We have crashed and, more often, we would freeze while working out compatibilities with Microsoft software and security upgrades, which required our loading of our backups.

I wrote this more to discuss security systems in general than to answer a specific question. Iíll make myself available to answer anything you want. If I donít know, I sure know the people to ask.

rtilryarms
11-18-2006, 01:07 AM
By the way, we no longer use the magnetic strips in access controls. We have cards containing chips. The cards are "activated" now instead of programmed. The access levels are controlled at the server.

We took the extra security measure of customizing our cards with a higher rte of bit-transfer than the industry standard. Otherwise it's pretty easy to hack into a system if you have the proper tools. The magnetic strips were even easier.

ColoradoGuy
11-18-2006, 01:25 AM
Thanks guys. That's just what I needed to know. I figured all that data--what card opened what door how many times and when-- was stored somewhere. As with you guys, most hospitals I work in make the door access cards part of the picture ID system. More and more of them use the proximity type sensor, which sure makes it easier to get into the parking lot.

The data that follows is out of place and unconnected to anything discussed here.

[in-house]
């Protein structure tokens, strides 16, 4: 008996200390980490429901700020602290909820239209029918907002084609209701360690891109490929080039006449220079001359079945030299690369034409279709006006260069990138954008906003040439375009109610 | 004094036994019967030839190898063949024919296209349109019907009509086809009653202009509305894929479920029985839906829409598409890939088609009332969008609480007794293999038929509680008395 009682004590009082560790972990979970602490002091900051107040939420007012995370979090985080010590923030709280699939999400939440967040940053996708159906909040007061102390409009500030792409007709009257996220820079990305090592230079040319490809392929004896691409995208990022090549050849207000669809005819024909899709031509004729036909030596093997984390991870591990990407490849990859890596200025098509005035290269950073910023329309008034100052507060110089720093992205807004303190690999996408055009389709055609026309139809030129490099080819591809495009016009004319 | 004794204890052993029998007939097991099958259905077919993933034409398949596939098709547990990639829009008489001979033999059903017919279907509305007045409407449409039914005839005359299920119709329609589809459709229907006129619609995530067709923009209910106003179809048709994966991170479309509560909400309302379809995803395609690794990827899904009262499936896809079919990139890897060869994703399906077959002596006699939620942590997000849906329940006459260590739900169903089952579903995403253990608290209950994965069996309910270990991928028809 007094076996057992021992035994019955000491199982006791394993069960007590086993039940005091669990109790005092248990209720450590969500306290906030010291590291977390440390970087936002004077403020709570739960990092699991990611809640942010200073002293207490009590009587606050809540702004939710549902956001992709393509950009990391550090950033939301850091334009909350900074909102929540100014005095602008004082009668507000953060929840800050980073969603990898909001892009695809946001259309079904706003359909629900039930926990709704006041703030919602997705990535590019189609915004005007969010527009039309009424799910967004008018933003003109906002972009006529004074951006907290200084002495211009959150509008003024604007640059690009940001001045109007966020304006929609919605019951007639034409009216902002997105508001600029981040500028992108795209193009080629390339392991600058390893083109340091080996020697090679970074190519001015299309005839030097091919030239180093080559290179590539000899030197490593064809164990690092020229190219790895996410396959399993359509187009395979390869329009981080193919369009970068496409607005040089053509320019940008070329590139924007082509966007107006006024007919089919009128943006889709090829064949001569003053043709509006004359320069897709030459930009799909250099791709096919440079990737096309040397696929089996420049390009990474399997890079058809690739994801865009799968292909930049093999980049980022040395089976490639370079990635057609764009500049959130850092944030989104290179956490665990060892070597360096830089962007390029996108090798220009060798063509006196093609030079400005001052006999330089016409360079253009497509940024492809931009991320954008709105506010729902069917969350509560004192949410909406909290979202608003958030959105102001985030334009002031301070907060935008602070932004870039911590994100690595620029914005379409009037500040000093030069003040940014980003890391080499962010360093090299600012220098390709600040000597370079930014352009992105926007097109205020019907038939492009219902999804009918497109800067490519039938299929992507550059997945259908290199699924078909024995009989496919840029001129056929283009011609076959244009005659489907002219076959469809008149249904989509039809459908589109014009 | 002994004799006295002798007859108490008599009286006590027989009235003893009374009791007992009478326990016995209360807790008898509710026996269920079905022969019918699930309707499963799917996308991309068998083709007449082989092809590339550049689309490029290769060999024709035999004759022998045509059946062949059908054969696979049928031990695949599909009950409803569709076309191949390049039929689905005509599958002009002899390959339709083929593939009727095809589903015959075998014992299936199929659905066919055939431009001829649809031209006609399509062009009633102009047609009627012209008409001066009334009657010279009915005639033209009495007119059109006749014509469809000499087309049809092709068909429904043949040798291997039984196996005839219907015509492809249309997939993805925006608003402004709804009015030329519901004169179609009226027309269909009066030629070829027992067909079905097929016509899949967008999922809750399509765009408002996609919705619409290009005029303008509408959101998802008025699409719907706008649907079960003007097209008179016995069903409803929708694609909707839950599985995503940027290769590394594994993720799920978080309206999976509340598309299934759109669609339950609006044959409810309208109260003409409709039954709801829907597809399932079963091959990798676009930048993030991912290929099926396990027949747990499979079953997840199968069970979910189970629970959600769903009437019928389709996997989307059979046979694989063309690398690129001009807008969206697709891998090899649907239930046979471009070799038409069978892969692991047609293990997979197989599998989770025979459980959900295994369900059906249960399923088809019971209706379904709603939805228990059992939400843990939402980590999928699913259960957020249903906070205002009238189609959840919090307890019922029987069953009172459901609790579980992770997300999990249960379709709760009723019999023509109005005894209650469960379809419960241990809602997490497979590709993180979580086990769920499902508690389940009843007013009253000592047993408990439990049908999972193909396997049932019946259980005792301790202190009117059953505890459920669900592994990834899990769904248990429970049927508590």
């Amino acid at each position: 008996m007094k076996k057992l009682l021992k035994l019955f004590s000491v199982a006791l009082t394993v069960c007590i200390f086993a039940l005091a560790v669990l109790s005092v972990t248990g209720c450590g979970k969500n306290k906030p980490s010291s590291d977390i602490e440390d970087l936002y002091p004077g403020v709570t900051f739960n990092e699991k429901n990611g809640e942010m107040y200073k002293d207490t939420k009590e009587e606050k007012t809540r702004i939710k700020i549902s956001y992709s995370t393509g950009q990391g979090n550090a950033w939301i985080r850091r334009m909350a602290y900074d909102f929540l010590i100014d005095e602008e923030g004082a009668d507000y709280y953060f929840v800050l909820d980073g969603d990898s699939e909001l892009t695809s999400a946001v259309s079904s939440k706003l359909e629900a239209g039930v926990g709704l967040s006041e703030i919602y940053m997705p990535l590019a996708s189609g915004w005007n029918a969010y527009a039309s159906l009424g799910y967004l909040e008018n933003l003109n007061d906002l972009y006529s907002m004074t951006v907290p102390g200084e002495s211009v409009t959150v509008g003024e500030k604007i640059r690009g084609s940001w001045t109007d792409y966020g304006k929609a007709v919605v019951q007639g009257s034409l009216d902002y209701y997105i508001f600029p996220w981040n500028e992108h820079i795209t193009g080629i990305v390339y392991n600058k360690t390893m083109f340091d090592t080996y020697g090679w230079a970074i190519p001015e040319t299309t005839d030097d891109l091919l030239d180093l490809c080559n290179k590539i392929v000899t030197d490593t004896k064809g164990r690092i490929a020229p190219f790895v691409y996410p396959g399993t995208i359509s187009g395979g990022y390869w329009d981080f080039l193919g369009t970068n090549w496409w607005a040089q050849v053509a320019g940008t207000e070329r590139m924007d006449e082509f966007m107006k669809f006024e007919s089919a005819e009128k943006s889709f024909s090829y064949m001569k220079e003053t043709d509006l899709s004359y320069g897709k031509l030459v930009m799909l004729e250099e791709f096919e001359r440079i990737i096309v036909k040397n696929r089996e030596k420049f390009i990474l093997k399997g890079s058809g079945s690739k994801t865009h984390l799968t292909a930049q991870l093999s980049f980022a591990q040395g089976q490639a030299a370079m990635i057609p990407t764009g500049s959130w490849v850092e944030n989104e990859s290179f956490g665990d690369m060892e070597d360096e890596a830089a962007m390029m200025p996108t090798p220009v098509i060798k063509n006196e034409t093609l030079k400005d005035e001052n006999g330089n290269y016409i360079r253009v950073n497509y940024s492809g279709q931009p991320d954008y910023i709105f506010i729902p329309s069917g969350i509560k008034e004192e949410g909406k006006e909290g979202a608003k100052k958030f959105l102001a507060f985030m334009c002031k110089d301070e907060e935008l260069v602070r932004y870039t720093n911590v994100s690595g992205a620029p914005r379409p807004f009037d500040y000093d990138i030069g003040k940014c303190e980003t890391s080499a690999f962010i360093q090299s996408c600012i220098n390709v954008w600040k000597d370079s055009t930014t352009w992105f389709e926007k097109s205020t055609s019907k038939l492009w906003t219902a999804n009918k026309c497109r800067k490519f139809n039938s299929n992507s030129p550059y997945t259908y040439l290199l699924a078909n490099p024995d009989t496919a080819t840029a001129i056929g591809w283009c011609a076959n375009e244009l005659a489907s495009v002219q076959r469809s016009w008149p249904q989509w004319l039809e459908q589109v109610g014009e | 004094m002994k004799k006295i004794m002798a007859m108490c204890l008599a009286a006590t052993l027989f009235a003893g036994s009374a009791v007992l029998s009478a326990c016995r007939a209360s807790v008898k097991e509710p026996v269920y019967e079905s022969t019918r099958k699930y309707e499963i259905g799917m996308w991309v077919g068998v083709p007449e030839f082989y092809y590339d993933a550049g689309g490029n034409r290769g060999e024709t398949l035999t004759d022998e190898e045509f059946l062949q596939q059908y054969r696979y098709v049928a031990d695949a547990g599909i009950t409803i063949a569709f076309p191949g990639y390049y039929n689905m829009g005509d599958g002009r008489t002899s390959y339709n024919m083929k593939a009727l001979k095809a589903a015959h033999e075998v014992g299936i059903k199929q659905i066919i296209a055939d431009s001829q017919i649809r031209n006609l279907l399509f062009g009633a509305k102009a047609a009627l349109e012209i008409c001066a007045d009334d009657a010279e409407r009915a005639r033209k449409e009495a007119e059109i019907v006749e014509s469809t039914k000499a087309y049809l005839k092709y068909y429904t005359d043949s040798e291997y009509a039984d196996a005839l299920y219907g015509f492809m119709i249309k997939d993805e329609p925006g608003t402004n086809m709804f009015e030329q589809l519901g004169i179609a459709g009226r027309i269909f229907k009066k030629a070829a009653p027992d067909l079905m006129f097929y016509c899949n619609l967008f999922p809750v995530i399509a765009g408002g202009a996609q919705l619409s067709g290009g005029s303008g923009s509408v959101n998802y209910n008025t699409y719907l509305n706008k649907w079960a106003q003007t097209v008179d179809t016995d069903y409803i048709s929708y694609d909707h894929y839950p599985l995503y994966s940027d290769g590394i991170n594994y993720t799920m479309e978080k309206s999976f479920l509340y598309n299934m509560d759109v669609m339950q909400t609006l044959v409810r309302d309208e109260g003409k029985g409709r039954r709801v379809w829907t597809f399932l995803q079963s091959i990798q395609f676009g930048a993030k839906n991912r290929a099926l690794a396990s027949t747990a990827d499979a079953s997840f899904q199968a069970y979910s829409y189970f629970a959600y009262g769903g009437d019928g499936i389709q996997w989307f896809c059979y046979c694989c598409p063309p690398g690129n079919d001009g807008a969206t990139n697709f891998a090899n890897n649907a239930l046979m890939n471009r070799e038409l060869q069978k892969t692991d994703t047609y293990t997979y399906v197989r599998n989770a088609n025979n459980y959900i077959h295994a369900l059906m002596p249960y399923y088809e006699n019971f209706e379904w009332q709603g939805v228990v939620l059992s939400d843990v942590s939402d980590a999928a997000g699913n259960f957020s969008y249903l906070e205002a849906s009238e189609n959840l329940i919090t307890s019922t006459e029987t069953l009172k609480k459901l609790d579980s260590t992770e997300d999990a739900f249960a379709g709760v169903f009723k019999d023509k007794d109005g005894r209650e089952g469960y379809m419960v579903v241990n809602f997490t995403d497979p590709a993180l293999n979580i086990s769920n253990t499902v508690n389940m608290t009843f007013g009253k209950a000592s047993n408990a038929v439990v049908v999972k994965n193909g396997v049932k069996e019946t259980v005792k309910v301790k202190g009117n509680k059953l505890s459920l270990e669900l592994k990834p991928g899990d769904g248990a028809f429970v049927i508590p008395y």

rtilryarms
11-18-2006, 05:11 AM
Kate,

I pay $15 per card. What does the military spend?

Also, are you still involved with the Army?

Mac H.
11-18-2006, 11:52 AM
I've got a question for the security experts here that I need answered for a plot device.Remember that any of these systems (even if they also require a PIN number) can be bypassed using a simple attack.

All the 'black hat' has to do is to install their own fake card reader and PIN pad at a plausible door. The target will naturally swipe their card and type in the PIN number to gain access ... and you then have a copy of their card AND their PIN code.